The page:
Historically, those drawn to work in the non-profit sector are people who are passionate about social justice. Many times, the people dedicated to righting the wrongs of systemic injustices are the very people who have experienced the negative impact of those injustices in their own lives.
The work done by social service and humanitarian organizations is crucially important to bettering our communities and society. However, because of the constant struggle for funding and the traditional power hierarchies which persist within these organizations, employees in this sector tend to accept incredibly low wages, simply because of their passion for the work. The cycle that leads to burnout more often than not is the persistence of these conditions: underpaid staff are asked to do more than is possible with the little resources available, while working with consistent trauma and difficult to manage populations. A person with a heart to help others may enter this field and very quickly find themselves consumed by their work, all the while struggling to pay their bills and maintain their own mental health. For BIPOC individuals in the social service field, these harmful work conditions compound generations of marginalization and lack of opportunity, creating a situation where non-profits actually perpetuate the ills they initially set out to fix.
Imagine a non-profit working in the Restorative Justice field. The organization has an Executive Director, who makes the most money, then middle managers, then staff, then assistants, who make the least. This organization says that it is their mission to provide employment opportunities for individuals returning from prison. In order to be able to hire returning individuals, they create part-time, assistant level positions. This feels a lot like charity—I’m “giving you” this job—and creates a dynamic where someone with a record will continue to feel lesser-than, and will be required to do whatever the manager asks. The pay is low and the stress is high, and there is not much incentive for that person to stay on; chances of recidivism are high.
Now imagine a different non-profit, also in the Restorative Justice field. This organization is run by a team of peers, who all have slightly different roles, but who all have an equal say in the direction and decision-making of the organization. Most importantly, they all have equal pay. Members of this team have a sense of ownership of the work being done because of the understanding that everyone is valuable, everyone’s input matters, and everyone is being compensated for the effort they are putting in. In this organization, an individual returning from prison has a chance to feel empowered, to feel that they have control over their own lives, and that they are a willing and equal partner in helping a community who, like themselves, has been impacted by mass incarceration.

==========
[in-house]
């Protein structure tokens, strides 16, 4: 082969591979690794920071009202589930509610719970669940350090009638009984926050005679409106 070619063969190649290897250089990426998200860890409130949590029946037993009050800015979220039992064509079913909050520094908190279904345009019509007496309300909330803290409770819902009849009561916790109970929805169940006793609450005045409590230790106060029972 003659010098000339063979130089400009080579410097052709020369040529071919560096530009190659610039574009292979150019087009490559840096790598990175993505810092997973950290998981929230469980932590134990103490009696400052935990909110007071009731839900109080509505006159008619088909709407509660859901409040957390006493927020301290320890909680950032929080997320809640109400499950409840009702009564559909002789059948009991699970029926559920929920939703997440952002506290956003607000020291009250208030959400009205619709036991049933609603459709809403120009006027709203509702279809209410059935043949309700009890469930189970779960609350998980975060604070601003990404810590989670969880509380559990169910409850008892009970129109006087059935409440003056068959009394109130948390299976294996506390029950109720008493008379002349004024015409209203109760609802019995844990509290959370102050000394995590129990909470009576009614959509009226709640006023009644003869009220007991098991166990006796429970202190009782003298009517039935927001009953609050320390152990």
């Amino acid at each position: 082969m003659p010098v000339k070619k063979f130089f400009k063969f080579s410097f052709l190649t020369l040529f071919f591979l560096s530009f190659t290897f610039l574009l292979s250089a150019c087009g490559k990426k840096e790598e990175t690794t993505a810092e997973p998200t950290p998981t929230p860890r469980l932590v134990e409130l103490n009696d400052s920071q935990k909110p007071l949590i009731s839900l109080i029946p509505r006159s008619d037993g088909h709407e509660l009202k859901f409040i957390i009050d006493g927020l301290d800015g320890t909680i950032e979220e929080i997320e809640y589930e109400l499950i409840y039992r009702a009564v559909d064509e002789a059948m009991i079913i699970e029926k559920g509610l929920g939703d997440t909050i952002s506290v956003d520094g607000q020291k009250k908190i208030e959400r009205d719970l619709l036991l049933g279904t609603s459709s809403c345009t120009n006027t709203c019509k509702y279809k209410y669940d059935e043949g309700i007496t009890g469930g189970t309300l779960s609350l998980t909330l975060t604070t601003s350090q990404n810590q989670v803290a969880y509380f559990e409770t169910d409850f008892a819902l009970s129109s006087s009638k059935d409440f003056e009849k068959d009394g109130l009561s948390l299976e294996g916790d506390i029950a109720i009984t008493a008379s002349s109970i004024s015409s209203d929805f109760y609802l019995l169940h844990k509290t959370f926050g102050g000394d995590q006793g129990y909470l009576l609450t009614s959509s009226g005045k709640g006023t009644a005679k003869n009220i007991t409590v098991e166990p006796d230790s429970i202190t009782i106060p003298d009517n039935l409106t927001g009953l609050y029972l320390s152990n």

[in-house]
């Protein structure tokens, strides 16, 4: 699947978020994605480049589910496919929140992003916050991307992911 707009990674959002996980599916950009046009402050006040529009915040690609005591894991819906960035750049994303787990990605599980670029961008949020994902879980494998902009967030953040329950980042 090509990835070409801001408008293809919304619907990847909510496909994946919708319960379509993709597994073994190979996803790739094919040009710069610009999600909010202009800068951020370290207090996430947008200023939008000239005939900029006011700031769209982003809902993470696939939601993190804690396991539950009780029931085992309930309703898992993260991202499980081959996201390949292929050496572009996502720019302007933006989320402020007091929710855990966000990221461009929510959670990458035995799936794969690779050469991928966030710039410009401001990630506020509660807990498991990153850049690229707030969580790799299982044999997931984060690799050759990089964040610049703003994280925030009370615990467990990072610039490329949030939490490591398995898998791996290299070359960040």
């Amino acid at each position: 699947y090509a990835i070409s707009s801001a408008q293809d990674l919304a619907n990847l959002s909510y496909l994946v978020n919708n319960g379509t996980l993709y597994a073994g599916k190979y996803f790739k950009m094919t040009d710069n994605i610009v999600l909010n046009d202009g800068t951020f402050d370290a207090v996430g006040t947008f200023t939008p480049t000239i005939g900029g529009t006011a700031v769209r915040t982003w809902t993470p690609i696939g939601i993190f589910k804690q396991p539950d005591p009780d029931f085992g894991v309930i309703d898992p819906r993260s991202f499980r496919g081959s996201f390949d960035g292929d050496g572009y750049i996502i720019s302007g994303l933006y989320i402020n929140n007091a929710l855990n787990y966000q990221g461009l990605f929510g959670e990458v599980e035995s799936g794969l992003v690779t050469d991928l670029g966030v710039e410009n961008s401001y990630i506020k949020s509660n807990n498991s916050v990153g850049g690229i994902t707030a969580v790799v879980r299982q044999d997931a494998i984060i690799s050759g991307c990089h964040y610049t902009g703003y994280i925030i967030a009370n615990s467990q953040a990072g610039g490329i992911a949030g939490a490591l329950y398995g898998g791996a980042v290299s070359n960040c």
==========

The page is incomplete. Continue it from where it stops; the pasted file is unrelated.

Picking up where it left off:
The first example is a typical, traditionally structured non-profit. Most non-profits you run across function this way. The second example is called a worker self-directed non-profit. According to the Sustainable Economies Law Center’s research, “distributing leadership throughout an organization can create organizations that are more effective at advancing their mission, more adaptable and responsive to complex systems, more accountable to their communities, and more equitable and fun places to work”. https://www.theselc.org/worker_selfdirected_nonprofits
At Delaware Pacem in Terris, we strive to embody the principles that we believe are needed to heal our communities. Bringing on neighbors to be part of the team, having leadership who can direct our work from the perspective of their own lived experiences, and paying these community members a wage that can actually support themselves and their families is our most important priority in developing our staff. Through these practices, we can create a healthy and empowering culture within our organization, inspiring our community to work alongside us as we restore our neighborhoods and seek to address the many historic injustices that continue to be obstacles for BIPOC populations.
Our staff is already operating through a more democratic, team-oriented structure than a typical non-profit; however, we have not yet implemented the practice of equal pay. To lower the Executive Director’s salary and raise the salaries of the other three employees to a meaningful, livable compensation level, it will cost our organization roughly $25,000 for the year. When we bring on another team member, that will add a minimum of another $25,000. Although funds are always in demand and never easy to find, $50,000 is a relatively low input compared to the value it will add to our work and impact. Without equitable pay, without disrupting the unjust concentration of wealth and power in society, non-profits have a lesser chance of achieving real and lasting impact in historically marginalized communities. With an organization run by and for the community we serve, there is an incredibly bright and hopeful future on the horizon.